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Losing Myself In France: My ‘Simran, Jee Le Apni Zindagi’ Trip

A young woman travels around Paris alone; gets lost, misses trains, wanders the city at night, bargains without language - and finds herself.

A young woman travels around France alone and with a friend; gets lost, misses trains, wanders the city at night, bargains without language – and finds herself.

This post is a part of #TripOfMyLife, an exciting new travel series at Women’s Web, where women write about a trip that left a deep impression on them. 

When my German boss exclaimed, “You went to Paris, and alone! I have never been to Paris myself!”, I replied, “Well, I have never been to Sri Lanka”.

We tend to take places near us for granted. I can go to Sri Lanka any time, but one does not ‘not go to Paris’ when given a chance.  And I grabbed mine by not only visiting Paris, but travelling the breadth of France to touch the Atlantic Ocean. All of it on an impulse.

It all started with a call at 6 am from my crazy friend, who said, “Let’s go to France for the long weekend”.

We were both in South Germany on work for our respective companies, and a trip to France meant taking a TGV. And that wasn’t that crazy, was it?
After all, I have driven a car all alone on the Mumbai-Pune highway, just to have a cup of coffee at a coffee shop and enjoy the scenery.
I have travelled to see the Taj Mahal alone.
I have made impromptu trips to beaches with friends, without hotel bookings and then spent hours trying to find a place to sleep, convinced hotel owners to let us spend the night till 4 am because the room  was already booked for someone.
I have been crazy enough to travel from Pune to Goa in a Maruti 800 with four other people stuffed in and an audio cassette player with only a sole Yaadien cassette. Even today, I get nostalgic when I listen to any of the songs from Yaadein.

So why was this particular trip the trip of my life , when I had taken many trips in India, alone , with friends, with family?

I was engaged to be married and had suddenly been given a list of do’s and don’t’s by a man I thought loved me unconditionally. So this trip was my Simran, jee le apni zindagi trip.

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Partly because it happened at a time when I was losing touch with my inner self. I was engaged to be married and had suddenly been given a list of do’s and don’t’s by a man I thought loved me unconditionally. So this trip was my Simran, jee le apni zindagi trip.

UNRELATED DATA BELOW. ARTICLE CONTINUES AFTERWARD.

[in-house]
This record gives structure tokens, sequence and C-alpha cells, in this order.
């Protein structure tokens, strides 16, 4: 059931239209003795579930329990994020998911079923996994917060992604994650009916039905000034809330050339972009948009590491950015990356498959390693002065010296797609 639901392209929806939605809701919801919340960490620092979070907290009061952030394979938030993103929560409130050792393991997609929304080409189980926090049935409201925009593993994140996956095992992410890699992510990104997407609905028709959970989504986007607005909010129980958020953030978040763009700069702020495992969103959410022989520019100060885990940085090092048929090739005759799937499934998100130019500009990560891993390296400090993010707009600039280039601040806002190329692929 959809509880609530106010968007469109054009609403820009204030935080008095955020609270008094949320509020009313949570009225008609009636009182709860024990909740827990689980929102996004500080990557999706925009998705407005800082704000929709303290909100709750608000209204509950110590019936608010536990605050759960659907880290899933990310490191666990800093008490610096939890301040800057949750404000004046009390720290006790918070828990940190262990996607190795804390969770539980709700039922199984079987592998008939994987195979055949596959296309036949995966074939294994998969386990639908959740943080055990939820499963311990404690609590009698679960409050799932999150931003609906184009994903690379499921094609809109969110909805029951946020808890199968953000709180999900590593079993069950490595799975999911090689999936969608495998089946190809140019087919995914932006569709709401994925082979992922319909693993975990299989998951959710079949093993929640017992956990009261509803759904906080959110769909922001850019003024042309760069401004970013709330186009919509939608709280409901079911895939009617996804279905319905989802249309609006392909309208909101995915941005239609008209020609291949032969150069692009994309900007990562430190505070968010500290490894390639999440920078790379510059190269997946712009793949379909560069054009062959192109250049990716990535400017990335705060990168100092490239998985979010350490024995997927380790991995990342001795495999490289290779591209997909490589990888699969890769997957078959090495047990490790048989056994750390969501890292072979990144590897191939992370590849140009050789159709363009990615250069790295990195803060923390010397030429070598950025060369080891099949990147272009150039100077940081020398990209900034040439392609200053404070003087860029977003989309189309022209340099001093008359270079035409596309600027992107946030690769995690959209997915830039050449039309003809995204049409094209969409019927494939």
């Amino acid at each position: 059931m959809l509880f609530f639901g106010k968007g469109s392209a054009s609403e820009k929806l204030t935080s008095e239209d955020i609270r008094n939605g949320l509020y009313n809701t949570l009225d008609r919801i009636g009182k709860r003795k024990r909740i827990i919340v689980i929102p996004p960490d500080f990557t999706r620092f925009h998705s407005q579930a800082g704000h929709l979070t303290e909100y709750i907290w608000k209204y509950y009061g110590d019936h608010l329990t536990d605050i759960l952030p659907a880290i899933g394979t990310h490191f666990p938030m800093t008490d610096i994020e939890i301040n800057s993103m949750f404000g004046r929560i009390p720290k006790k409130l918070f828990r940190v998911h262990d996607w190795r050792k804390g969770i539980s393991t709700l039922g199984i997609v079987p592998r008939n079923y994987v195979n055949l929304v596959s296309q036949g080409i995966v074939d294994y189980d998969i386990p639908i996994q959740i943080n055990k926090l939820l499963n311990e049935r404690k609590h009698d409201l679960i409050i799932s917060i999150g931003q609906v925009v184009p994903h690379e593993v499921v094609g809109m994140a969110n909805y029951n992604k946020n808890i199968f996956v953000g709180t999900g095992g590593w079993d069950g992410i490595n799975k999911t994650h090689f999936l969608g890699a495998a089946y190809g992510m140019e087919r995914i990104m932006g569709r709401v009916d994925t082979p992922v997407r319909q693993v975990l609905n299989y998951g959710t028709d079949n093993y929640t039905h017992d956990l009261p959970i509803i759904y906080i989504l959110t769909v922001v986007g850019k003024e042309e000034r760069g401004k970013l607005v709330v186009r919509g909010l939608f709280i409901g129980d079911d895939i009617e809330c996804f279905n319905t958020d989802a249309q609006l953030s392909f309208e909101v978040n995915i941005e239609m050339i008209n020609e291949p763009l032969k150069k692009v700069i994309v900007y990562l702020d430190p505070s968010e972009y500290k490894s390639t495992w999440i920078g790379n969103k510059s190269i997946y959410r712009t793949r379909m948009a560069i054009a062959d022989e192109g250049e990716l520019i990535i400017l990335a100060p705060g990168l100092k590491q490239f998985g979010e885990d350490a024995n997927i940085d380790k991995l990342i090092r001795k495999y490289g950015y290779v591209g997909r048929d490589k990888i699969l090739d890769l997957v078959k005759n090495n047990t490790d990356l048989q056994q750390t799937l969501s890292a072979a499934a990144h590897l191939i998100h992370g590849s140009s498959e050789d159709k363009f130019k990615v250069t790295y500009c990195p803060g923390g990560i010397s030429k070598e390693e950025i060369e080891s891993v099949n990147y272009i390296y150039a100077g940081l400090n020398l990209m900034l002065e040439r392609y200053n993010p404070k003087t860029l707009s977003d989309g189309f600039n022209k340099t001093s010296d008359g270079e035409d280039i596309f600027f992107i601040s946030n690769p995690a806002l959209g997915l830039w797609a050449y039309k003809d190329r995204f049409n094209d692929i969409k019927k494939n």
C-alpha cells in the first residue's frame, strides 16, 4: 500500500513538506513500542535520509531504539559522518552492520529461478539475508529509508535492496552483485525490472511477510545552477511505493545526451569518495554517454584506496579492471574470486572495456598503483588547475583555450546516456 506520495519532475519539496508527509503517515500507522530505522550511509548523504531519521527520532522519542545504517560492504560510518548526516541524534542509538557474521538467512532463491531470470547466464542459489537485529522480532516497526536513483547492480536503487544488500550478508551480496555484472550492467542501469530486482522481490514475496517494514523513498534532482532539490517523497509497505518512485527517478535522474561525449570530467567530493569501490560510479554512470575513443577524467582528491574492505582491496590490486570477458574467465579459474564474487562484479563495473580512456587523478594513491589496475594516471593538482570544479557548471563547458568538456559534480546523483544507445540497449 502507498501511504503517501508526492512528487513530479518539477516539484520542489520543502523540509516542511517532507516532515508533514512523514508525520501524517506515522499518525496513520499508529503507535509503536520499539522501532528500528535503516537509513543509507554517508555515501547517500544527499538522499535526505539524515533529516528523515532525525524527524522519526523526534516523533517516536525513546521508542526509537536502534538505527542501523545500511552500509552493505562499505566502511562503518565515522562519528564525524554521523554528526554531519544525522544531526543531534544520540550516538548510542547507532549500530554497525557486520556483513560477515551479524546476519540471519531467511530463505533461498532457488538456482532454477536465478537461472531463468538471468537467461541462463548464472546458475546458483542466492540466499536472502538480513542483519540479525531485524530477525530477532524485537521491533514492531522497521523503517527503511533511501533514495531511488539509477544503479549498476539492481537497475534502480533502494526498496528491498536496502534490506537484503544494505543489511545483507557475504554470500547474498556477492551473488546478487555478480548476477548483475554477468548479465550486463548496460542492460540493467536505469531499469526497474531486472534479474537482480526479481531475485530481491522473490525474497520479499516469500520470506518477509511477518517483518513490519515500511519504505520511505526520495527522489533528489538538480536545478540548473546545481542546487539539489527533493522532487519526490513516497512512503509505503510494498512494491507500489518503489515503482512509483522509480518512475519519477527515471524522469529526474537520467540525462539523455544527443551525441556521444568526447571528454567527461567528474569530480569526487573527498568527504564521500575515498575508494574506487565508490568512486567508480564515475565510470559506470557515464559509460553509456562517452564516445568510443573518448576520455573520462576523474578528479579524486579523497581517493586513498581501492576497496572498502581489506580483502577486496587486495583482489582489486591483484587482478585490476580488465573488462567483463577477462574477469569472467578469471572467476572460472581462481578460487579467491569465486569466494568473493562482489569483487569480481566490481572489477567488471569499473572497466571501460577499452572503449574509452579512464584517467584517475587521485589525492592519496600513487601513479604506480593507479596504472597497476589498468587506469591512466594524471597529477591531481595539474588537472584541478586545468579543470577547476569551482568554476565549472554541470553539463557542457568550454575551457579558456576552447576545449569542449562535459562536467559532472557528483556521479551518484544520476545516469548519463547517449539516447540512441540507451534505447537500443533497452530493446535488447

And of course this trip was the trip of my life because it was Paris which by the way is pronounced Pairee by French. And Nantes, another city on our itinerary is Naunt; no one gets you if you pronounce it like it’s written. (Yea, stupid English!)

So we were on the TGV from Stuttgart to Paris,  travelling first class after we got a good deal; Paris, overated, beautiful and serene all at the same time. We were travelling from Germany to France and one can immediately feel the cultural differences. While Germany is insanely clean, the central station of Paris, Palais Royal Musée du Louvre, the closest station to the Louvre museum, felt more like Dadar station in Mumbai – crowded, littered and noisy.

Losing myself in Paris

We reached Paris late at night, and right away, the confusion started. We managed to reach the exact opposite end of the city from our hotel and then after some help were redirected to our hotel, so there we were walking the lanes of Paris at 1.30 am. Luckily, it really is a city that never sleeps.

The  next day my friend left for Champagne. We had different interests and I was left alone to roam the streets of Paris.

My first destination was the Louvre museum, the house of Mona Lisa, and the glass pyramid made famous by Dan Brown and numerous other sculptures. It is heaven for art lovers. I am a Mechanical Engineer with a decent interest in art, so while I just glanced at the over-crowded Mona Lisa (tourists literally swamp it), I wanted to have a good look at the paintings by Raphael, especially Michael vanquishing Satan.

A selfie later, I moved to the sculptures division. The Louvre houses Roman, Greek and Egyptian antiquities; so one can see statues of Athena, the famous Venus de milo, Saint Mary Magdalen (I still am in awe of her hair in the sculpture, flowing like golden waves), Psyche revived by a kiss from Cupid  and many more and one can just not get enough of the amazing paintings.